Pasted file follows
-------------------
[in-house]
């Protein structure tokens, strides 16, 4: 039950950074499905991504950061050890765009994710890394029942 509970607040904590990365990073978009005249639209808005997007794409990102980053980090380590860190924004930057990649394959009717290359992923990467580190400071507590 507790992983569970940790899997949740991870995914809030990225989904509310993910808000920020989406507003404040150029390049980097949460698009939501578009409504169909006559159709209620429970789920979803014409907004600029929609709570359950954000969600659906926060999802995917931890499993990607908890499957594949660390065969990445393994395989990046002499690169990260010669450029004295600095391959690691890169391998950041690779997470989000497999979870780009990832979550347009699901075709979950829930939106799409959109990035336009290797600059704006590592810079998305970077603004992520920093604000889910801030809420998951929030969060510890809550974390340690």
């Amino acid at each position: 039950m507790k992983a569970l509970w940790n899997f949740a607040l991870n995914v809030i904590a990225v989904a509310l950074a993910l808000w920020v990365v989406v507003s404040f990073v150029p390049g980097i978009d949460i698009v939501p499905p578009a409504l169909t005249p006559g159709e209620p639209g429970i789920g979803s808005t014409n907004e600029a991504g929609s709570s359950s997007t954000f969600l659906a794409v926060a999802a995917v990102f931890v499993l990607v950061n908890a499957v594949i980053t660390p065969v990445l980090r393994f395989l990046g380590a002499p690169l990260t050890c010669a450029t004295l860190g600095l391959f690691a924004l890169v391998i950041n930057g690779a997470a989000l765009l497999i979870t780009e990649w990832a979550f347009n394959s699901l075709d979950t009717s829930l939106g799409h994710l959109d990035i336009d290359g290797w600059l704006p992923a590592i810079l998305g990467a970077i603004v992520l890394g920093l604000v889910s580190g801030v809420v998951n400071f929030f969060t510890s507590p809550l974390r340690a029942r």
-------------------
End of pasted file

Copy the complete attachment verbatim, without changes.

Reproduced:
[in-house]
């Protein structure tokens, strides 16, 4: 039950950074499905991504950061050890765009994710890394029942 509970607040904590990365990073978009005249639209808005997007794409990102980053980090380590860190924004930057990649394959009717290359992923990467580190400071507590 507790992983569970940790899997949740991870995914809030990225989904509310993910808000920020989406507003404040150029390049980097949460698009939501578009409504169909006559159709209620429970789920979803014409907004600029929609709570359950954000969600659906926060999802995917931890499993990607908890499957594949660390065969990445393994395989990046002499690169990260010669450029004295600095391959690691890169391998950041690779997470989000497999979870780009990832979550347009699901075709979950829930939106799409959109990035336009290797600059704006590592810079998305970077603004992520920093604000889910801030809420998951929030969060510890809550974390340690």
């Amino acid at each position: 039950m507790k992983a569970l509970w940790n899997f949740a607040l991870n995914v809030i904590a990225v989904a509310l950074a993910l808000w920020v990365v989406v507003s404040f990073v150029p390049g980097i978009d949460i698009v939501p499905p578009a409504l169909t005249p006559g159709e209620p639209g429970i789920g979803s808005t014409n907004e600029a991504g929609s709570s359950s997007t954000f969600l659906a794409v926060a999802a995917v990102f931890v499993l990607v950061n908890a499957v594949i980053t660390p065969v990445l980090r393994f395989l990046g380590a002499p690169l990260t050890c010669a450029t004295l860190g600095l391959f690691a924004l890169v391998i950041n930057g690779a997470a989000l765009l497999i979870t780009e990649w990832a979550f347009n394959s699901l075709d979950t009717s829930l939106g799409h994710l959109d990035i336009d290359g290797w600059l704006p992923a590592i810079l998305g990467a970077i603004v992520l890394g920093l604000v889910s580190g801030v809420v998951n400071f929030f969060t510890s507590p809550l974390r340690a029942r």